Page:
Can You Look at a Lunar Eclipse? How to Safely Watch on January 31
You could be forgiven for thinking that America is suddenly experiencing lots of eclipses, but what will happen in the early hours of January 31 will be nothing like August's total solar eclipse in the U.S.
While that event lasted just a few minutes and had to be viewed mostly through special safety glasses, the total lunar eclipse happening on Wednesday will last for hours, and be completely safe to watch.
It's being billed as a Super Blue Blood Moon Eclipse. A supermoon is when our satellite is slightly closer to Earth than usual in its orbit, which results in a slightly larger and brighter moon — about 14 percent larger. Since the moon is so small in the night sky, that size difference will be difficult to appreciate.
It's the same with a Blue Moon, which is purely a human construct. It has to do with how many full moons there are in one calendar month or astronomical season — and no, the moon won't turn blue. Nor will the eclipsed moon turn blood red, but will instead transforming into ever-changing reddish hues of pink, copper, brown and copper. This is the real majesty of a total lunar eclipse.
Lunar vs Solar Eclipse
Total lunar eclipses and total solar eclipses are the complete opposite of each other, but they are intrinsically linked. Both occur relatively rarely, and only when the Earth, moon and sun lineup.
In a total solar eclipse, the moon moves exactly between Earth and sun as viewed from a very small area of the Earth's surface, which creates a moon shadow. Anyone standing on a shadow will experience totality, as vast swathes of the U.S. did on August 21, 2017. Another total solar eclipse will occur in the U.S. in 2024; they happen roughly once every 18 months somewhere in the world.
A total lunar eclipse, on the other hand, occurs when the Earth is between the sun and the moon. As a full moon passes through the Earth's deepest shadow, sunlight passing through the Earth's atmosphere is projected onto the moon. The physics is similar to the colour of the sun during a sunset. Cue a beautiful reddish, orange or copper-colored moon.
A total solar eclipse can only happen during the day, and a total lunar eclipse can only occur at night. Unlike a total solar eclipse, where only a very tiny strip of the Earth's surface experiences totality, the whole of the night side of Earth can see at least some of the total lunar eclipse. So instead of just a few people taking part in this event, half of planet Earth will be able to see Wednesday's celestial event.
Related: A Stargazing Program For Beginners
However, solar and lunar eclipses have much in common. The moon orbit is inclined to the Earth's orbit by a few degrees, so it rarely intersects the ecliptic, which is the line that the sun appears to trace in the sky. When its orbit does cross the ecliptic, the moon is in the right place to create one type of eclipse. Consequently, it often causes another type of eclipse exactly two weeks later. That's the case with this total lunar eclipse.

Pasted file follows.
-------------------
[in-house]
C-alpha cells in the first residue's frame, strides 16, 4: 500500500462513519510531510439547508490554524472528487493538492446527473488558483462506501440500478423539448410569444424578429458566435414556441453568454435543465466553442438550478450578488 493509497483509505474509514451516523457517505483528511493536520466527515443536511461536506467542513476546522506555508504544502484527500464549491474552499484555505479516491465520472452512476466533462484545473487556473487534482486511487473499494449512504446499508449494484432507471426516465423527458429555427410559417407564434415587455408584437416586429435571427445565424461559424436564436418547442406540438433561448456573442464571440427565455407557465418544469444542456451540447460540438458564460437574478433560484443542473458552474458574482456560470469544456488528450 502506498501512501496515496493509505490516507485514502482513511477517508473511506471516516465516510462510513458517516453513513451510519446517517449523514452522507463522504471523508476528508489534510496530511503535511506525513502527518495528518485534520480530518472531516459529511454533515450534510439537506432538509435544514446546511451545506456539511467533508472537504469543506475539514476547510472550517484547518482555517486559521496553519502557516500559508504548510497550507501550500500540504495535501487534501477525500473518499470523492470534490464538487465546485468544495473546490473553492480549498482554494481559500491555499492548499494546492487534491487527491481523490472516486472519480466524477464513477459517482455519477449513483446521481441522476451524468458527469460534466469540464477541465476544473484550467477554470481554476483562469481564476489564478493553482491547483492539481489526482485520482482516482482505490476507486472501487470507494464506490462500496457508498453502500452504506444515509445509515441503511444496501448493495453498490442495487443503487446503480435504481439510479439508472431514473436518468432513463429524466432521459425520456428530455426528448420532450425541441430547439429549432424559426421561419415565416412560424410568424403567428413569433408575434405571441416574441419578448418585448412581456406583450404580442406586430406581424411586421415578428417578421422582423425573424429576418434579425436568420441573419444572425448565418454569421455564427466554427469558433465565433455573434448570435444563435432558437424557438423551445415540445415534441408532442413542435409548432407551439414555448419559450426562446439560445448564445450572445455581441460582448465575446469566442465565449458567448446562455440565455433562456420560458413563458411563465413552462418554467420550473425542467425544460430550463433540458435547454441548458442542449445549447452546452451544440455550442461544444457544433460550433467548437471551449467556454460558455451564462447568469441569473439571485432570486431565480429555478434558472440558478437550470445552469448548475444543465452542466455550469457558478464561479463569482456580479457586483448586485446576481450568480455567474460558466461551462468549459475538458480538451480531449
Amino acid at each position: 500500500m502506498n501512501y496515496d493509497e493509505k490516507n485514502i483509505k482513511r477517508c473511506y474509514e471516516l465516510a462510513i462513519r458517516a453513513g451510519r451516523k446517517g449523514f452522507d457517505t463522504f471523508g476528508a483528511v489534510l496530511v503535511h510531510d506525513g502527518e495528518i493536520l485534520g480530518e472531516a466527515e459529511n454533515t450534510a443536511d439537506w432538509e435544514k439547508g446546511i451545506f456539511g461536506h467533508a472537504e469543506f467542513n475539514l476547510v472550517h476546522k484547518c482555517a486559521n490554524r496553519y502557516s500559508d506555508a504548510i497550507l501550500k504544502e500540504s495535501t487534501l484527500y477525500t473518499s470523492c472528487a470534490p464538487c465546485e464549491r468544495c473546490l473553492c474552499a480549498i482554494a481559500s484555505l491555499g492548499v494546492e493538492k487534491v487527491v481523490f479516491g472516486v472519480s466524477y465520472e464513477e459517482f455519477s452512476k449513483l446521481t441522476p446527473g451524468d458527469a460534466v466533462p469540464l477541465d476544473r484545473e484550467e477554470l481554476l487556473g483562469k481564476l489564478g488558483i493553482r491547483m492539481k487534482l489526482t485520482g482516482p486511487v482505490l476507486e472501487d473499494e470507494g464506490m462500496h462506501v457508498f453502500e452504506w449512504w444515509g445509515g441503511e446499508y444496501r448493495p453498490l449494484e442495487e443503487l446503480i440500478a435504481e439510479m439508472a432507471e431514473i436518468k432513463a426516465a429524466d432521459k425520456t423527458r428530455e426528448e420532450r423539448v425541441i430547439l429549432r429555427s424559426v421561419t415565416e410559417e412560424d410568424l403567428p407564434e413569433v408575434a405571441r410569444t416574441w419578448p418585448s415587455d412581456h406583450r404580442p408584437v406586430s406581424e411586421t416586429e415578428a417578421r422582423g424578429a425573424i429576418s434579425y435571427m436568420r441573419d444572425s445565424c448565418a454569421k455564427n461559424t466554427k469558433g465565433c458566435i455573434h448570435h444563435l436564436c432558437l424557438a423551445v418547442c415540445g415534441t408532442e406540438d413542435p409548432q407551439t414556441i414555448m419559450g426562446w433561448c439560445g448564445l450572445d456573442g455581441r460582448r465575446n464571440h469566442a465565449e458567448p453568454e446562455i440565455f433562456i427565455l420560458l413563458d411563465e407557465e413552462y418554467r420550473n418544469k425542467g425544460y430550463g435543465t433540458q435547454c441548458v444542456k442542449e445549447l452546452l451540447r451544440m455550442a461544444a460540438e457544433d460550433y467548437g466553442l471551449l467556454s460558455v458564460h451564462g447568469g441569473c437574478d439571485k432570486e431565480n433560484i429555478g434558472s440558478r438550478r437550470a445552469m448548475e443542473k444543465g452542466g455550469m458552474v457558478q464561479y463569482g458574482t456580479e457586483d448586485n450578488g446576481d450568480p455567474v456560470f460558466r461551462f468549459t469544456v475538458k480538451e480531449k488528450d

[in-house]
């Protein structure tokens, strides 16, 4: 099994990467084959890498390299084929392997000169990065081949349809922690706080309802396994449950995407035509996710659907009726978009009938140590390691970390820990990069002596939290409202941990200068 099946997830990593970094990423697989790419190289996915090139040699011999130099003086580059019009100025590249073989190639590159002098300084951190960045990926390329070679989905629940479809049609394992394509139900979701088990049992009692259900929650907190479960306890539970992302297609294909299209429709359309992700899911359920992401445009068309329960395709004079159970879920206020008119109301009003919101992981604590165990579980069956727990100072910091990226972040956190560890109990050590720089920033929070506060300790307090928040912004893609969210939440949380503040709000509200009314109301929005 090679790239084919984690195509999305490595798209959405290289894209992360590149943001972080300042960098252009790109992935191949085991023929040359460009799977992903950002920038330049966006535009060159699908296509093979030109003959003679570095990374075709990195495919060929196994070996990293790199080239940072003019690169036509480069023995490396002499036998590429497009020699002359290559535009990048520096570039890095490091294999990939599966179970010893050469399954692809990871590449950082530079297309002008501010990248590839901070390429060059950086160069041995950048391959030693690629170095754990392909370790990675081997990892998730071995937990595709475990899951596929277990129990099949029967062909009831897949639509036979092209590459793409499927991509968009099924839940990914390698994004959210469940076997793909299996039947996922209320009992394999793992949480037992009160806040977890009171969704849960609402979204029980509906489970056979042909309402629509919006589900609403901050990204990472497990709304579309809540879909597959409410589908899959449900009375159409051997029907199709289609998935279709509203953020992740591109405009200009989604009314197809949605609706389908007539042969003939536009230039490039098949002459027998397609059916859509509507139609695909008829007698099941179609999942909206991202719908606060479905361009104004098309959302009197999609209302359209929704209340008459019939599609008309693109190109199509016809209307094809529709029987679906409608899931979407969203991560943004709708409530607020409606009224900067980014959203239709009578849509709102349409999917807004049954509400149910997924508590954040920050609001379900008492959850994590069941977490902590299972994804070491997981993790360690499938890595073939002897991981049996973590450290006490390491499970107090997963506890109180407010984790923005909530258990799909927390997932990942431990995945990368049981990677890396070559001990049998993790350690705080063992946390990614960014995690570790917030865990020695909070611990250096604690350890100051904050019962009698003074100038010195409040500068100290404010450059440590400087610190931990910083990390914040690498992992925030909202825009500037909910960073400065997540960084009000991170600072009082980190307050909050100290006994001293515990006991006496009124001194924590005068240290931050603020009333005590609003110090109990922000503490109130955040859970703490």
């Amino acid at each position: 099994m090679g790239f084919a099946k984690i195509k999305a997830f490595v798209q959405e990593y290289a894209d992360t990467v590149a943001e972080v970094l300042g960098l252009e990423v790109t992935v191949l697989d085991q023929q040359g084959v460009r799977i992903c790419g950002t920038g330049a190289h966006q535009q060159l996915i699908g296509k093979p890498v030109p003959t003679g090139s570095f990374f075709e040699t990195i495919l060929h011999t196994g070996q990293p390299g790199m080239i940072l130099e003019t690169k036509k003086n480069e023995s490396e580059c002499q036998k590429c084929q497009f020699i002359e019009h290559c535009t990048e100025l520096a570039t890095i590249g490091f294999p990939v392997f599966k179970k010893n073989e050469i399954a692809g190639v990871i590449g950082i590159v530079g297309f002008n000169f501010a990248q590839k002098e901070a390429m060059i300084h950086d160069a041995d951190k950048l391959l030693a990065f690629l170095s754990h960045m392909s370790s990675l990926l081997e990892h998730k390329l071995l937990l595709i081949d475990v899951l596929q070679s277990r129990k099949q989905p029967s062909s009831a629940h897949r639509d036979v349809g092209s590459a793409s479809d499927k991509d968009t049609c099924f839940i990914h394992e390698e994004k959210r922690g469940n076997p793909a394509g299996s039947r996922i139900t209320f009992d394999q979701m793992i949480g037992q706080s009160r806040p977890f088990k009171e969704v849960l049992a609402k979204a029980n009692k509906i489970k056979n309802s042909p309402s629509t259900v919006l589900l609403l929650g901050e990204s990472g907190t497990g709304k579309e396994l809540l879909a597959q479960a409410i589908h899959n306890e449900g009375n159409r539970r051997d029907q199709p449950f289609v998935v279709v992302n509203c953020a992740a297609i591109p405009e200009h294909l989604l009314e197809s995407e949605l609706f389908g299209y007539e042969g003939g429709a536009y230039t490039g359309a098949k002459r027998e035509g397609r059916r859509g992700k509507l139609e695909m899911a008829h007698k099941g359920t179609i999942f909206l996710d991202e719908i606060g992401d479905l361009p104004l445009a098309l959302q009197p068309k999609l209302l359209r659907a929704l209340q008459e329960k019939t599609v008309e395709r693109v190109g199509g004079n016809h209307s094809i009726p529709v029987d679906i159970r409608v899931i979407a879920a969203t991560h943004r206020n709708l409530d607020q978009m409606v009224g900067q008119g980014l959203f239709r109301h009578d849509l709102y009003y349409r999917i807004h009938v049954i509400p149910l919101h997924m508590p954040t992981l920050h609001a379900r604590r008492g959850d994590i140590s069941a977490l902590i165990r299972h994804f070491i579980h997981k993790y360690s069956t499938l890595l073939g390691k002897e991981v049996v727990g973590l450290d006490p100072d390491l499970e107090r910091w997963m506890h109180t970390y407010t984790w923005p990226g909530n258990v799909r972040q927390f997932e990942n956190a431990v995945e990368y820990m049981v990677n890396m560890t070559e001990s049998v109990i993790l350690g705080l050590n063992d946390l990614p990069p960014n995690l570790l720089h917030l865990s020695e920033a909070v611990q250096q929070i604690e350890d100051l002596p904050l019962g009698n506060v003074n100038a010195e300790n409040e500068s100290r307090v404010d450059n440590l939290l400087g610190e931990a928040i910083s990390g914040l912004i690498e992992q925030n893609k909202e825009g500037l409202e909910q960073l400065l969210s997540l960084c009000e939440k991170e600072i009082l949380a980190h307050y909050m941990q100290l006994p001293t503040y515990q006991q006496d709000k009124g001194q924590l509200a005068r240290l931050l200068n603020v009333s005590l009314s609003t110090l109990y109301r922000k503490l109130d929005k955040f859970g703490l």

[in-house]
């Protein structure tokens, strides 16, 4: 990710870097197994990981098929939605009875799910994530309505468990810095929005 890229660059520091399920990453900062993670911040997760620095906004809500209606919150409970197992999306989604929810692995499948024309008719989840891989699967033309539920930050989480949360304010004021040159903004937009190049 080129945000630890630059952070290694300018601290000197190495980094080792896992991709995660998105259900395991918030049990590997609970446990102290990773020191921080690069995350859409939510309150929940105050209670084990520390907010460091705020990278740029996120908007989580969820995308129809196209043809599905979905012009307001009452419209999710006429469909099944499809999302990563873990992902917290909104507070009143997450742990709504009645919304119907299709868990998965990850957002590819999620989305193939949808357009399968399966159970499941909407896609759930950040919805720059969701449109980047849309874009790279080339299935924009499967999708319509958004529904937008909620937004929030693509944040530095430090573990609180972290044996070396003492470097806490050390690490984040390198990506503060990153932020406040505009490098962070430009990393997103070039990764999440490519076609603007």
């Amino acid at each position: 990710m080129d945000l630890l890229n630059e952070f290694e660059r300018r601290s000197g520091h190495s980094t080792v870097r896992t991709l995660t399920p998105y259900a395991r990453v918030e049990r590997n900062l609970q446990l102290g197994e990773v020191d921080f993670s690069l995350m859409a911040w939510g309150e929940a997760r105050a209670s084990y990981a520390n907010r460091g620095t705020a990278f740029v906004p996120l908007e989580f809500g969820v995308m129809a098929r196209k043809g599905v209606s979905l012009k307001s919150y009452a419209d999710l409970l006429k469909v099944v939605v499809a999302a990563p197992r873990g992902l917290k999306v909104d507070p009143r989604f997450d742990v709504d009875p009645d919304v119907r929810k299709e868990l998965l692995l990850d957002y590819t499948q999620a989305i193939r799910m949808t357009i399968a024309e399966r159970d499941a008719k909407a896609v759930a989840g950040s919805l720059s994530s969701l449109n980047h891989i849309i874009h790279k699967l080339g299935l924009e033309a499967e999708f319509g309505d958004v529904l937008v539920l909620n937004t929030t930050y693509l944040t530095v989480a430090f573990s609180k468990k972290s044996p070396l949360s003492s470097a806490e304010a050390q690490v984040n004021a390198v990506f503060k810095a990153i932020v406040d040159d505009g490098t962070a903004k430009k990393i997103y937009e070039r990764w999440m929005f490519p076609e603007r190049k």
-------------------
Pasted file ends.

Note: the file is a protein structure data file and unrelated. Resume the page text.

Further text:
As regular as clockwork, a solar eclipse will occur on February 15, 2018. Sadly, it's only a partial solar eclipse, and it will only be visible in Antarctica and just slightly from the southern tip of South America.
Can you look directly at a lunar eclipse with your eye?
The total lunar eclipse is completely safe to look at with the naked eye. There is absolutely no need to worry about eye safety for this eclipse — it's really nothing like a solar eclipse in that regard. There are various phases to this eclipse, including the partial phase and a total phase, but all of them are safe to view with your eyes.
Do you need special glasses for a lunar eclipse?
You don't need any special glasses to view a total lunar eclipse. From beginning to end, this celestial event is incredibly safe and simple to view. Even better news is that you can use binoculars and telescopes to look at the moon during a total lunar eclipse without having to worry about using special filters.
It's perfectly safe to point a pair of binoculars at the moon during totality, or at any other phase of the eclipse. It's also advisable to do so — the view will be incredible! However, the most useful piece of equipment for watching this total eclipse is probably going to be a dependable alarm clock to make sure you wake up at the right time.
How to photograph a lunar eclipse
Photographing a lunar eclipse is not easy without significant photographic equipment. Since the Moon is such a small target in the night sky, photographing it with anything less than a telephoto zoom lens is incredibly difficult.
So how to capture the lunar eclipse with an iPhone? For a wide-field image that will include a reddish moon, try using the NightCap Camera app for the iPhone and iPad, though you will need to keep your phone completely still on a tripod (or lean it against something solid).
However, easily the best way to capture the lunar eclipse with a phone is through any telescope. If anyone you know has any kind of telescope — even a small child's telescope — ask to use or borrow it.
First, turn the flash off on your phone. Point the telescope at the moon and put your phone's camera over its eyepiece. After some repositioning, and zooming-in slightly, you will get a great close-up of totality on your phone’s screen. Now focus on the reddish moon and take a souvenir image of a rare and beautiful phenomenon — a total lunar eclipse.